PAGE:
Once you’ve made your budget and stuck to it for a couple months, take a second to congratulate yourself. You’ve taken a huge step towards financial success, and you’re probably already seeing a lot of benefits.
You’re not done yet, however. Your expenses and income can and will shift over time, and these shifts will have a significant impact on your budget. What this means is that you’ll need to review your budget periodically and adjust it to match your current financial situation.
The Basics of Budget Review
Before you can adjust your budget, you need to make sure it’s still relevant to your life. The best way to do that is by reviewing your budget each month.
Reviewing a budget might sound like an intensive project, but it really isn’t. All you have to do is look over your budget and make sure you haven’t overspent in any categories. If you haven’t overspent in any categories, you’re finished.
Time for an Adjustment
If you have overspent, though, you may need to adjust your budget.
The first step is to figure out why you overspent. Did you have to go to a sudden business lunch or have an unexpected invitation to a birthday party? Did you just need an extra cup of coffee to get through a stressful work day?
Once you’ve figured out why you overspent, try to determine whether it might happen again in the future. For instance, you probably won’t get many unexpected birthday invitations, but wanting an extra cup of coffee during a stressful work day will probably happen again, so you might want to increase your monthly coffee allowance.
If you happen to catch yourself overspending in the middle of the month, you can also avoid blowing out your budget by taking money from a budget category in which you haven’t spent much. If you haven’t spent a lot of money from your clothing budget, maybe you can take $20 from it to cover that sudden business lunch that came up and shore up your budget for eating out. As an added bonus, you’ll know where you overspent, so you’ll have a head start on your monthly budget review.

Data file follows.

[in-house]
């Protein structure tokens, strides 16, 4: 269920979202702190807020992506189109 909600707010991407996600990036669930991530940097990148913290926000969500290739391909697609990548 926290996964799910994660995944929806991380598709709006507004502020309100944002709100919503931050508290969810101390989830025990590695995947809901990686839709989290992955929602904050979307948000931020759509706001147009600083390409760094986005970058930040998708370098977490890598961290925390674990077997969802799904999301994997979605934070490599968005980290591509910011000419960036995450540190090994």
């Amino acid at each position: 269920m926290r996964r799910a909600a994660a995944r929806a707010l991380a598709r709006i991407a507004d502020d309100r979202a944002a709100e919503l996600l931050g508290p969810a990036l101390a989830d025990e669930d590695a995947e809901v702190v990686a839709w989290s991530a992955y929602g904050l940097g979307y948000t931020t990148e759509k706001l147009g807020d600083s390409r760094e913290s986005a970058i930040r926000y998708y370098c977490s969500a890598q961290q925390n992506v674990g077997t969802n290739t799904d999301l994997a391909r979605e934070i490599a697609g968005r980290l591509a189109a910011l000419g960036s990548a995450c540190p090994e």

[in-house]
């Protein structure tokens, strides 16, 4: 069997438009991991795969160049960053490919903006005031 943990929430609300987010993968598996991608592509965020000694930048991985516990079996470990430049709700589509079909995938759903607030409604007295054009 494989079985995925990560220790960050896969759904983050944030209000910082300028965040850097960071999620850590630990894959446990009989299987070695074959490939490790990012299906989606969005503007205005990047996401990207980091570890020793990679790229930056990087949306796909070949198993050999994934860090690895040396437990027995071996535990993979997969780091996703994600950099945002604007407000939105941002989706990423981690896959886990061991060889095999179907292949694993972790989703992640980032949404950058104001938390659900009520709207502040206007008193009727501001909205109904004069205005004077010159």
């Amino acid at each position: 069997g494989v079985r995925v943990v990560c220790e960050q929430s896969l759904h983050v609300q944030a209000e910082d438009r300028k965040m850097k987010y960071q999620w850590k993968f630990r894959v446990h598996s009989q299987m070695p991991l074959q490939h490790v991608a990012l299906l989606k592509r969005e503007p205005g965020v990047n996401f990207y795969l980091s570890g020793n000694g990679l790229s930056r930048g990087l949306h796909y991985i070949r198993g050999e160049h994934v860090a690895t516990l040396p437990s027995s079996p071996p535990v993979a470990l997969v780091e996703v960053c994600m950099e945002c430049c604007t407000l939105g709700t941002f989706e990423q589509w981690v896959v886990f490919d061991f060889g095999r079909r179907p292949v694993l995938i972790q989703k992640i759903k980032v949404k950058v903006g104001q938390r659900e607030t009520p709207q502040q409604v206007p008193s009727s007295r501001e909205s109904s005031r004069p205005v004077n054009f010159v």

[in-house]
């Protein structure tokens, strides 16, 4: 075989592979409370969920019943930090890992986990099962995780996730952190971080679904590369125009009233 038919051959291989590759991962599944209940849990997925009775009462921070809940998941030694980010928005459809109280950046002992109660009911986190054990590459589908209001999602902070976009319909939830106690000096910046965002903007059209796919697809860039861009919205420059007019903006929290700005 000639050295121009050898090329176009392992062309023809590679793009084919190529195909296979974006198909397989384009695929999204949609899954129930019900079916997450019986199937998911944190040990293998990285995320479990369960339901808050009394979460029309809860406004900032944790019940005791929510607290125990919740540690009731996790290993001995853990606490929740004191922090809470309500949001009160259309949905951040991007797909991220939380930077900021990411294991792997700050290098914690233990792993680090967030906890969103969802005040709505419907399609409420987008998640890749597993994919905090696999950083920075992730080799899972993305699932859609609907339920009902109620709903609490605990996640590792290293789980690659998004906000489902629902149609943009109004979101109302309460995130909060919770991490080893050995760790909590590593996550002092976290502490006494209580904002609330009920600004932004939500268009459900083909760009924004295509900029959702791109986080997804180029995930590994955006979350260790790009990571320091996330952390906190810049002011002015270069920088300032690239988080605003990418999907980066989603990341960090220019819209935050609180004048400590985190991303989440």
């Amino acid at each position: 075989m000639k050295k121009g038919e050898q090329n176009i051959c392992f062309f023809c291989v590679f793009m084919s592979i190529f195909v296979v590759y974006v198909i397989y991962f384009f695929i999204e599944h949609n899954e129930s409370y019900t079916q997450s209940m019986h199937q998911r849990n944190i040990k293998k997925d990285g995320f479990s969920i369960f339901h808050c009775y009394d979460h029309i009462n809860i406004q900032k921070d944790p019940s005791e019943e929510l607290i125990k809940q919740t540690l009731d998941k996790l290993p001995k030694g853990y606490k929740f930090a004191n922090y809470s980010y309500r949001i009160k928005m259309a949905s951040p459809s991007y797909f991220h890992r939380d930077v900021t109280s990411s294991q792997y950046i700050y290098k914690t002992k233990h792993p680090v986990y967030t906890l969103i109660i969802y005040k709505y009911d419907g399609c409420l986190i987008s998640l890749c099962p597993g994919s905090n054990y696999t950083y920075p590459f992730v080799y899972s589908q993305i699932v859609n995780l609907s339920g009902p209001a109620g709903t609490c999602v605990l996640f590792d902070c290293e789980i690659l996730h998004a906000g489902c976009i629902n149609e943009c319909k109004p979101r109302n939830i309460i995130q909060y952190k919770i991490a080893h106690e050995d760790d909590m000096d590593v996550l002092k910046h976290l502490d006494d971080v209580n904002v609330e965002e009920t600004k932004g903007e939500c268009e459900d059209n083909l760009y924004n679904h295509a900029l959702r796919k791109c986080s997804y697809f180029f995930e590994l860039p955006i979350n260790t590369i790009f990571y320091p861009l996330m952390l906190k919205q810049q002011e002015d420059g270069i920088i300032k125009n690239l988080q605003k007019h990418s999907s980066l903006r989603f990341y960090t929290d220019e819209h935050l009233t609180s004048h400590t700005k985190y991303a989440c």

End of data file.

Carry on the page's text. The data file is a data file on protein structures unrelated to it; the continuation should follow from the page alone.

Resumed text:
Dealing with Life Events
Sometimes, however, you shouldn’t wait until the end of the month to review and adjust your budget. This is usually if something financially significant happens, such as getting laid off, getting a bonus or having to visit the hospital.
If you find that you’ll be bringing in less income, it’s time to match your existing budget against your reduced level of income and start making cuts. You might have to find creative ways to cut costs or get rid of some luxury items entirely.
If you have a sudden large expense, though, like paying for home repairs or visiting the hospital, you may have to dip into your emergency savings account or cover your expenses with a credit card. You’ll also want to look into what temporary cuts you can make to your budget to help pay down the expense. Depending on what course you take, you’ll want to restructure your budget toward paying off the expense or rebuilding your savings account.
Life events don’t always have to be bad, though. If you get a raise, you’ll want to revisit your budget as soon as it appears in your paycheck to figure out where you can put the extra money. You should also do this if you get a bonus or any other kind of windfall, like an inheritance.
Where should you put extra money in your budget? Padding out your savings and investment accounts are always good choices, but if you have debts you should use the extra money to pay them off first. You may also want to look at your financial goals and see if the extra money will help you achieve them.
Create a Budget With First Alliance Credit Union
Budgets shouldn’t be set in stone. By reviewing and adjusting your budget, you can be sure that you’re in control of your finances.
You can get a head start on creating and reviewing your budget when you become a member of First Alliance Credit Union today. You can read more about creating your own budget in our How to Create a Budget guide and even use the My Money feature of our online banking platform to monitor your spending and keep track of where each dollar goes. Plus, you'll start budgeting better by downloading our free budgeting calculator today.